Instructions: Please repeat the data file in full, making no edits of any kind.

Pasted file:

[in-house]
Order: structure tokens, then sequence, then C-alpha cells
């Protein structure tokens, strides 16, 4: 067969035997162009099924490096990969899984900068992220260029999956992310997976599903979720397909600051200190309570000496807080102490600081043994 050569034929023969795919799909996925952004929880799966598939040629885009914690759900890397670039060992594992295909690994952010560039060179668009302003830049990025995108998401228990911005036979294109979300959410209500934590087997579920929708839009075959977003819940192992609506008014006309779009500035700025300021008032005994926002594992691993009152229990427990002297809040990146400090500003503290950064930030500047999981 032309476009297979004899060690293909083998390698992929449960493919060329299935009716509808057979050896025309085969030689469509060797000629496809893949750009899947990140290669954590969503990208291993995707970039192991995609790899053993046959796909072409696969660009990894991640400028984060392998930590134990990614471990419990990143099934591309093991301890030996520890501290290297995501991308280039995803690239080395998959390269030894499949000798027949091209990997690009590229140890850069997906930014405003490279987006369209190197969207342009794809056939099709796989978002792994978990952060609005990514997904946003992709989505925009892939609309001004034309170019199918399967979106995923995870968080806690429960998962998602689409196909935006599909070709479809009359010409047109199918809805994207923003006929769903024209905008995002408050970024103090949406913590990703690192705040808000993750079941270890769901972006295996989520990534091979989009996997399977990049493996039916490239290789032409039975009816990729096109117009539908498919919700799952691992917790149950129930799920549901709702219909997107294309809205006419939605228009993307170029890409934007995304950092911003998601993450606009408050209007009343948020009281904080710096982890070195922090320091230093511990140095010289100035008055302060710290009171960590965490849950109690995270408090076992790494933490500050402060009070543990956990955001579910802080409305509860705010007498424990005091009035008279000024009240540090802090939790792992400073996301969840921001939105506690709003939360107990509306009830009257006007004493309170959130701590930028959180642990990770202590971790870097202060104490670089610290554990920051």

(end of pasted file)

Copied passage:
[in-house]
Order: structure tokens, then sequence, then C-alpha cells
């Protein structure tokens, strides 16, 4: 067969035997162009099924490096990969899984900068992220260029999956992310997976599903979720397909600051200190309570000496807080102490600081043994 050569034929023969795919799909996925952004929880799966598939040629885009914690759900890397670039060992594992295909690994952010560039060179668009302003830049990025995108998401228990911005036979294109979300959410209500934590087997579920929708839009075959977003819940192992609506008014006309779009500035700025300021008032005994926002594992691993009152229990427990002297809040990146400090500003503290950064930030500047999981 032309476009297979004899060690293909083998390698992929449960493919060329299935009716509808057979050896025309085969030689469509060797000629496809893949750009899947990140290669954590969503990208291993995707970039192991995609790899053993046959796909072409696969660009990894991640400028984060392998930590134990990614471990419990990143099934591309093991301890030996520890501290290297995501991308280039995803690239080395998959390269030894499949000798027949091209990997690009590229140890850069997906930014405003490279987006369209190197969207342009794809056939099709796989978002792994978990952060609005990514997904946003992709989505925009892939609309001004034309170019199918399967979106995923995870968080806690429960998962998602689409196909935006599909070709479809009359010409047109199918809805994207923003006929769903024209905008995002408050970024103090949406913590990703690192705040808000993750079941270890769901972006295996989520990534091979989009996997399977990049493996039916490239290789032409039975009816990729096109117009539908498919919700799952691992917790149950129930799920549901709702219909997107294309809205006419939605228009993307170029890409934007995304950092911003998601993450606009408050209007009343948020009281904080710096982890070195922090320091230093511990140095010289100035008055302060710290009171960590965490849950109690995270408090076992790494933490500050402060009070543990956990955001579910802080409305509860705010007498424990005091009035008279000024009240540090802090939790792992400073996301969840921001939105506690709003939360107990509306009830009257006007004493309170959130701590930028959180642990990770202590971790870097202060104490670089610290554990920051």